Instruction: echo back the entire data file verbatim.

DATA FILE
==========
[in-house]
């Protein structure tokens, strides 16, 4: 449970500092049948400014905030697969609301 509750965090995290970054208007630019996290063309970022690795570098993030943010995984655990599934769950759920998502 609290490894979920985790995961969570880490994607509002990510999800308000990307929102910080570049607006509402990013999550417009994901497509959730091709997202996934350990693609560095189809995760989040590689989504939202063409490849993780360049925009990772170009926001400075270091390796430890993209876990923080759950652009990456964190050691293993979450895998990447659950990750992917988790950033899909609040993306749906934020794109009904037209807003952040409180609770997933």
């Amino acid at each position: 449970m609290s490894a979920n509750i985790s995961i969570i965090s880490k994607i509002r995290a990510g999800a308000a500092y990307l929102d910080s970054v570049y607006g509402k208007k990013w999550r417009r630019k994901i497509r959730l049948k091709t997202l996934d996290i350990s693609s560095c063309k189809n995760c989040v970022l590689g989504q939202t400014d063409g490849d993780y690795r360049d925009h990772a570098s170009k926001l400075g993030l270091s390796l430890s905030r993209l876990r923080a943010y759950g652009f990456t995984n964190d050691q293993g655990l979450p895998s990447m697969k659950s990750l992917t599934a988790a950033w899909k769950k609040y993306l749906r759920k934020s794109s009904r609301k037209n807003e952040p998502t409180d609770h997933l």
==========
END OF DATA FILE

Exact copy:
[in-house]
């Protein structure tokens, strides 16, 4: 449970500092049948400014905030697969609301 509750965090995290970054208007630019996290063309970022690795570098993030943010995984655990599934769950759920998502 609290490894979920985790995961969570880490994607509002990510999800308000990307929102910080570049607006509402990013999550417009994901497509959730091709997202996934350990693609560095189809995760989040590689989504939202063409490849993780360049925009990772170009926001400075270091390796430890993209876990923080759950652009990456964190050691293993979450895998990447659950990750992917988790950033899909609040993306749906934020794109009904037209807003952040409180609770997933």
């Amino acid at each position: 449970m609290s490894a979920n509750i985790s995961i969570i965090s880490k994607i509002r995290a990510g999800a308000a500092y990307l929102d910080s970054v570049y607006g509402k208007k990013w999550r417009r630019k994901i497509r959730l049948k091709t997202l996934d996290i350990s693609s560095c063309k189809n995760c989040v970022l590689g989504q939202t400014d063409g490849d993780y690795r360049d925009h990772a570098s170009k926001l400075g993030l270091s390796l430890s905030r993209l876990r923080a943010y759950g652009f990456t995984n964190d050691q293993g655990l979450p895998s990447m697969k659950s990750l992917t599934a988790a950033w899909k769950k609040y993306l749906r759920k934020s794109s009904r609301k037209n807003e952040p998502t409180d609770h997933l």